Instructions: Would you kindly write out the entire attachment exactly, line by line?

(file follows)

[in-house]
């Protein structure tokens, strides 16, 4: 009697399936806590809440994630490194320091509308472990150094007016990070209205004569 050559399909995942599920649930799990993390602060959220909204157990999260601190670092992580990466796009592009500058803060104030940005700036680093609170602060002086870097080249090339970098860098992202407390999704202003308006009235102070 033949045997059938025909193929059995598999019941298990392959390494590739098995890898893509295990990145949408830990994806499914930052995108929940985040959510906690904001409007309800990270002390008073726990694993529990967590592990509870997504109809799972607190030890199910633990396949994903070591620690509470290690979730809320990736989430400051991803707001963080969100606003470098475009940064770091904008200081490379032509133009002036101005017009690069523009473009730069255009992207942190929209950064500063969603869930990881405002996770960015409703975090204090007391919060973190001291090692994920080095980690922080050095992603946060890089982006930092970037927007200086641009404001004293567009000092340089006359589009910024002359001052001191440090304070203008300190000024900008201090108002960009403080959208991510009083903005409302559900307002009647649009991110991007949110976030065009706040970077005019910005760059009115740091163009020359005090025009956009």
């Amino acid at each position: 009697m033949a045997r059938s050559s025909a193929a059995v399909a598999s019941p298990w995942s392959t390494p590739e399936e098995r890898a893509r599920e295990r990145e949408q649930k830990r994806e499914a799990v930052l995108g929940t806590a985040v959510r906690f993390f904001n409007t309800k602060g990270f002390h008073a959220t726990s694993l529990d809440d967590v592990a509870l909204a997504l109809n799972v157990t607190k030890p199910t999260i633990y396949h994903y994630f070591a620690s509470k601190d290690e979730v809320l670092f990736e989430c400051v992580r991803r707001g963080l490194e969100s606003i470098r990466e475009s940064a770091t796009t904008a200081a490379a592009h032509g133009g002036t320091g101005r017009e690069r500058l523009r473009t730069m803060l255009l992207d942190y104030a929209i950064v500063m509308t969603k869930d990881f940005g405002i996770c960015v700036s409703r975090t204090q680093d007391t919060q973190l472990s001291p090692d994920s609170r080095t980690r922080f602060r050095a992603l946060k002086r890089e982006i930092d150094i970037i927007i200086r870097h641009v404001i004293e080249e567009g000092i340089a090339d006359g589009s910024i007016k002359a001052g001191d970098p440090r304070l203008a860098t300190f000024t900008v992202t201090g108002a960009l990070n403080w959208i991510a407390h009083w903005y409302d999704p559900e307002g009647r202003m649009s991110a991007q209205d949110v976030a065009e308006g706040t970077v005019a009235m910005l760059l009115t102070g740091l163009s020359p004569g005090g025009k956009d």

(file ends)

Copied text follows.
[in-house]
């Protein structure tokens, strides 16, 4: 009697399936806590809440994630490194320091509308472990150094007016990070209205004569 050559399909995942599920649930799990993390602060959220909204157990999260601190670092992580990466796009592009500058803060104030940005700036680093609170602060002086870097080249090339970098860098992202407390999704202003308006009235102070 033949045997059938025909193929059995598999019941298990392959390494590739098995890898893509295990990145949408830990994806499914930052995108929940985040959510906690904001409007309800990270002390008073726990694993529990967590592990509870997504109809799972607190030890199910633990396949994903070591620690509470290690979730809320990736989430400051991803707001963080969100606003470098475009940064770091904008200081490379032509133009002036101005017009690069523009473009730069255009992207942190929209950064500063969603869930990881405002996770960015409703975090204090007391919060973190001291090692994920080095980690922080050095992603946060890089982006930092970037927007200086641009404001004293567009000092340089006359589009910024002359001052001191440090304070203008300190000024900008201090108002960009403080959208991510009083903005409302559900307002009647649009991110991007949110976030065009706040970077005019910005760059009115740091163009020359005090025009956009």
């Amino acid at each position: 009697m033949a045997r059938s050559s025909a193929a059995v399909a598999s019941p298990w995942s392959t390494p590739e399936e098995r890898a893509r599920e295990r990145e949408q649930k830990r994806e499914a799990v930052l995108g929940t806590a985040v959510r906690f993390f904001n409007t309800k602060g990270f002390h008073a959220t726990s694993l529990d809440d967590v592990a509870l909204a997504l109809n799972v157990t607190k030890p199910t999260i633990y396949h994903y994630f070591a620690s509470k601190d290690e979730v809320l670092f990736e989430c400051v992580r991803r707001g963080l490194e969100s606003i470098r990466e475009s940064a770091t796009t904008a200081a490379a592009h032509g133009g002036t320091g101005r017009e690069r500058l523009r473009t730069m803060l255009l992207d942190y104030a929209i950064v500063m509308t969603k869930d990881f940005g405002i996770c960015v700036s409703r975090t204090q680093d007391t919060q973190l472990s001291p090692d994920s609170r080095t980690r922080f602060r050095a992603l946060k002086r890089e982006i930092d150094i970037i927007i200086r870097h641009v404001i004293e080249e567009g000092i340089a090339d006359g589009s910024i007016k002359a001052g001191d970098p440090r304070l203008a860098t300190f000024t900008v992202t201090g108002a960009l990070n403080w959208i991510a407390h009083w903005y409302d999704p559900e307002g009647r202003m649009s991110a991007q209205d949110v976030a065009e308006g706040t970077v005019a009235m910005l760059l009115t102070g740091l163009s020359p004569g005090g025009k956009d």